Published: Fri, May 31, 2019
Sci-tech | By Patricia Wade

SpaceX starts launching Starlink satellites for global internet system

SpaceX starts launching Starlink satellites for global internet system

Whatever it is you see when you look at this, we should all be able to agree that it's an unusual sight to behold in the night sky.

Others, such as NASA's Doug Ellison - who, it should be noted, speaks only for himself here and not for NASA as a whole - take more of a position on what Starlink means for our ability to appreciate the night sky.

SpaceX's newly-launched train of Starlink satellites is doing something unexpected.

However, after the excitement calmed down, astronomers both professional and amateur seem to have concerns about the Starlink constellation obstructing their view of space and all its mysteries.

Launching 60 satellites at once might seem a bit over-the-top but SpaceX plans to launch well over 10,000 of them before it's done. Within a few hours it was confirmed that telemetry had been received from each of the satellites.

SpaceX said on Twitter, "Falcon 9 launches 60 Starlink satellites to orbit - targeting up to 6 Starlink launches this year and will accelerate our cadence next year to put ~720 satellites in orbit for continuous coverage of most populated areas on Earth".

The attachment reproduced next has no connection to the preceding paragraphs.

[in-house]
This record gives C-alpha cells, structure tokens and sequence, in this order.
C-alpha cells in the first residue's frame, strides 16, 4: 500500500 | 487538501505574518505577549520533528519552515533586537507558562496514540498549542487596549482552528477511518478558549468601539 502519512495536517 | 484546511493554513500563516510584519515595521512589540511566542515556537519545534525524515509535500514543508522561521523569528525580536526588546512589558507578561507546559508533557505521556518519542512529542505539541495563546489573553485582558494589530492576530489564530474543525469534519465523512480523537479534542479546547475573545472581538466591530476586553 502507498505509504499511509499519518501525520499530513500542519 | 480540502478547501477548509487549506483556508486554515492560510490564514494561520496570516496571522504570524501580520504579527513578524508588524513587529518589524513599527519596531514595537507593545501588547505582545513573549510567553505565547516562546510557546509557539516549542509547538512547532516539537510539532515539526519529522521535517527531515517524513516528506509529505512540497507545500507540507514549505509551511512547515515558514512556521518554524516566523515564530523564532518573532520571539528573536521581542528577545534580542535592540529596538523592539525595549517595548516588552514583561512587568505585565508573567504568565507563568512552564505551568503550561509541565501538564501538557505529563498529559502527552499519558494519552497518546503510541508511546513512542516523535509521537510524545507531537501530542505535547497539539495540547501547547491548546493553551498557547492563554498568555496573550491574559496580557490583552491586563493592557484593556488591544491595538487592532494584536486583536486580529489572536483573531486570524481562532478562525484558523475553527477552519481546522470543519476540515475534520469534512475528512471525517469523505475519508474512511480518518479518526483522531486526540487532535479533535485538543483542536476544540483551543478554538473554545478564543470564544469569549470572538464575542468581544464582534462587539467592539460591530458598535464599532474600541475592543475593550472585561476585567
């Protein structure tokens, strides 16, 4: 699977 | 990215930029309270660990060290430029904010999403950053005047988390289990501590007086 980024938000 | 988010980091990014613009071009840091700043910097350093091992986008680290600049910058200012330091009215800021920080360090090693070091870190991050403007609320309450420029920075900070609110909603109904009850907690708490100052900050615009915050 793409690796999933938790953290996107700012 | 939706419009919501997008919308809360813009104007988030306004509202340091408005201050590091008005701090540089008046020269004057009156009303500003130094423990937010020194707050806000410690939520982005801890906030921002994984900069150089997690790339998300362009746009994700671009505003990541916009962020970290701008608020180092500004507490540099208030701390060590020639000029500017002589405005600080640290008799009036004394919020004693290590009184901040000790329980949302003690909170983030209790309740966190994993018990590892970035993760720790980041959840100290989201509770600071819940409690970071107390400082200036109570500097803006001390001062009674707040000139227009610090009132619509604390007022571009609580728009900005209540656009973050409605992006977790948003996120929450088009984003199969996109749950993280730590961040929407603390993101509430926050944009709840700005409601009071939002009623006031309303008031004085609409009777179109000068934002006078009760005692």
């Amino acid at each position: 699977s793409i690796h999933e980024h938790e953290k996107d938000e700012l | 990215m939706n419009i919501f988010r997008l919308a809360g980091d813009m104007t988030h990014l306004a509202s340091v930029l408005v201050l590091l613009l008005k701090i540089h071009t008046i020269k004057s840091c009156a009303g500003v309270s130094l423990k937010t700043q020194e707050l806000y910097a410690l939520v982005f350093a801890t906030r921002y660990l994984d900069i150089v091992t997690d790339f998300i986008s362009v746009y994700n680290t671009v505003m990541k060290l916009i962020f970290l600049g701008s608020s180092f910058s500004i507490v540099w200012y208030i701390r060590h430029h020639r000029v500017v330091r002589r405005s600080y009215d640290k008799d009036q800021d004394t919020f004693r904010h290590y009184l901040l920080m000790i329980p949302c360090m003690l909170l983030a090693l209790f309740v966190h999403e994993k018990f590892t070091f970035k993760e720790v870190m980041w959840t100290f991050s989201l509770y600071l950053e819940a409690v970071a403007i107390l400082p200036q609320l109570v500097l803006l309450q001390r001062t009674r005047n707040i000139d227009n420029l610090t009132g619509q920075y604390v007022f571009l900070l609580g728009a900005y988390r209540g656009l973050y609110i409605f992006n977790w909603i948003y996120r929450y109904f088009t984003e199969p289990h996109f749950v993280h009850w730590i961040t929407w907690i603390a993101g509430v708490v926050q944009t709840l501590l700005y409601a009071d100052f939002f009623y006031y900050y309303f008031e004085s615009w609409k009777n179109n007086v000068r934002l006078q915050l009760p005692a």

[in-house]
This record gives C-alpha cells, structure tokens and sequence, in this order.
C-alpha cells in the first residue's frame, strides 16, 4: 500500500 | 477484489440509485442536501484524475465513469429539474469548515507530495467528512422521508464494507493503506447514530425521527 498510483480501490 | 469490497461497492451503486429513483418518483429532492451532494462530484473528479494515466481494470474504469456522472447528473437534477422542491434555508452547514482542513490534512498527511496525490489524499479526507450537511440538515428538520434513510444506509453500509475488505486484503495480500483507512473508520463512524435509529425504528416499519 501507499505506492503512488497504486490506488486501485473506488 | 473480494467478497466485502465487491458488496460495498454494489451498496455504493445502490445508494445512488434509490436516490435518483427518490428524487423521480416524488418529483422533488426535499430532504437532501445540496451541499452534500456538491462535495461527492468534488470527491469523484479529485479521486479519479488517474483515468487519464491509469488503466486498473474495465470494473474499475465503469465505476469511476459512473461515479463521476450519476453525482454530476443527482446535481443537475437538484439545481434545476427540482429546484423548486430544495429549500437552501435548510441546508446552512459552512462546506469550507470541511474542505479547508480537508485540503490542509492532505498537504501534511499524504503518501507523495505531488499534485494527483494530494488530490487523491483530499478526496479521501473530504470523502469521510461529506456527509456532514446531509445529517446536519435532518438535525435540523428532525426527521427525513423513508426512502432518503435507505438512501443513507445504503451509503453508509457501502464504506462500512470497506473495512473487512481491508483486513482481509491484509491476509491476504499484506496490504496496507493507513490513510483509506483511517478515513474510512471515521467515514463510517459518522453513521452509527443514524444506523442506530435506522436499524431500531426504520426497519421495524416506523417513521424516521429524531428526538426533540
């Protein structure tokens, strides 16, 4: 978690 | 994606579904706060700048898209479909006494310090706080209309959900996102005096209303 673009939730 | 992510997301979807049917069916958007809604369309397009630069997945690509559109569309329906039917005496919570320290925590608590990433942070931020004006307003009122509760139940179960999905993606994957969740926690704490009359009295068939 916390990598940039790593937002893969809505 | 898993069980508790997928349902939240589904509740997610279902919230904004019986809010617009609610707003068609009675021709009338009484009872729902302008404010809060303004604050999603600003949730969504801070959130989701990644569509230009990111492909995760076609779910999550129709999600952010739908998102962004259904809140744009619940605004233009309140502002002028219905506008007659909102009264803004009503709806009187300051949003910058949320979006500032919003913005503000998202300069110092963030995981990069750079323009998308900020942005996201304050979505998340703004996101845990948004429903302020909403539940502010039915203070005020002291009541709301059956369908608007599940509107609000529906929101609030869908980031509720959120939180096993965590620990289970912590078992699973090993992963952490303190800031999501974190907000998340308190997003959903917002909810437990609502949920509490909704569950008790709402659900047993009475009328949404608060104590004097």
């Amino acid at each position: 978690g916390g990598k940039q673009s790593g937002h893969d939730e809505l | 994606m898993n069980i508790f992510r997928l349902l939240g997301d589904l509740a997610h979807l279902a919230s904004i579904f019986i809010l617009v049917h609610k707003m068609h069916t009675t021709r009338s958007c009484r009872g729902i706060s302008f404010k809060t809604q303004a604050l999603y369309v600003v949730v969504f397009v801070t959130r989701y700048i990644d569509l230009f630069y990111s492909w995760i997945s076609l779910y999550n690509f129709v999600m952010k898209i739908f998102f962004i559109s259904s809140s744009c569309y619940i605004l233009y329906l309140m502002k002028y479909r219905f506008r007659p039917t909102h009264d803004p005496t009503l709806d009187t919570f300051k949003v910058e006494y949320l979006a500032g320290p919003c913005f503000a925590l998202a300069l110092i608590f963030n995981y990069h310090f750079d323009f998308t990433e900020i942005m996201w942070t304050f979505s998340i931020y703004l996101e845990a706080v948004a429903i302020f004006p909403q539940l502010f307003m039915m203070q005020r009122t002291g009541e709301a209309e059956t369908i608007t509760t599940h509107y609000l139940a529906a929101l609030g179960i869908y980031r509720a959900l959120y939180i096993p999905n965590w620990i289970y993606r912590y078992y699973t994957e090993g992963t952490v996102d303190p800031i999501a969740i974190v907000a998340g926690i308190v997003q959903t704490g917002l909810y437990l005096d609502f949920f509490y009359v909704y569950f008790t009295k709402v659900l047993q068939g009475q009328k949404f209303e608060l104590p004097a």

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But astronomers told Forbes they worry the firm's Starlink satellites will interfere with gathering of imagery.

The above tweet is the start of a lengthy thread that we won't embed here in its entirety.

The mercurial Musk responded to the debate on Twitter with contradictory messages, pledging to look into ways to reduce the satellites' reflectivity but also saying they would have "0 per cent impact on advancements in astronomy" and that telescopes should be moved into space anyway.

But thousands of internet-beaming satellites also pose a risk to other satellites in orbit, according to a report earlier this month in Scientific American. However, it would still represent a significant percentage of the overall operational satellites in orbit.

"A worst-case scenario would be the Kessler syndrome, a positive feedback loop in which debris-generating collisions create more and more collisions, which in turn create more and more debris, rendering parts of Earth orbit essentially unusable".

"There were no orbital elements for the objects available yet on Space-Track, but based on the orbital information (53 degree inclination, initially 440 km orbital altitude) I had calculated a search orbit and stood ready with my camera", Langbroek wrote in a blog post on May 25.

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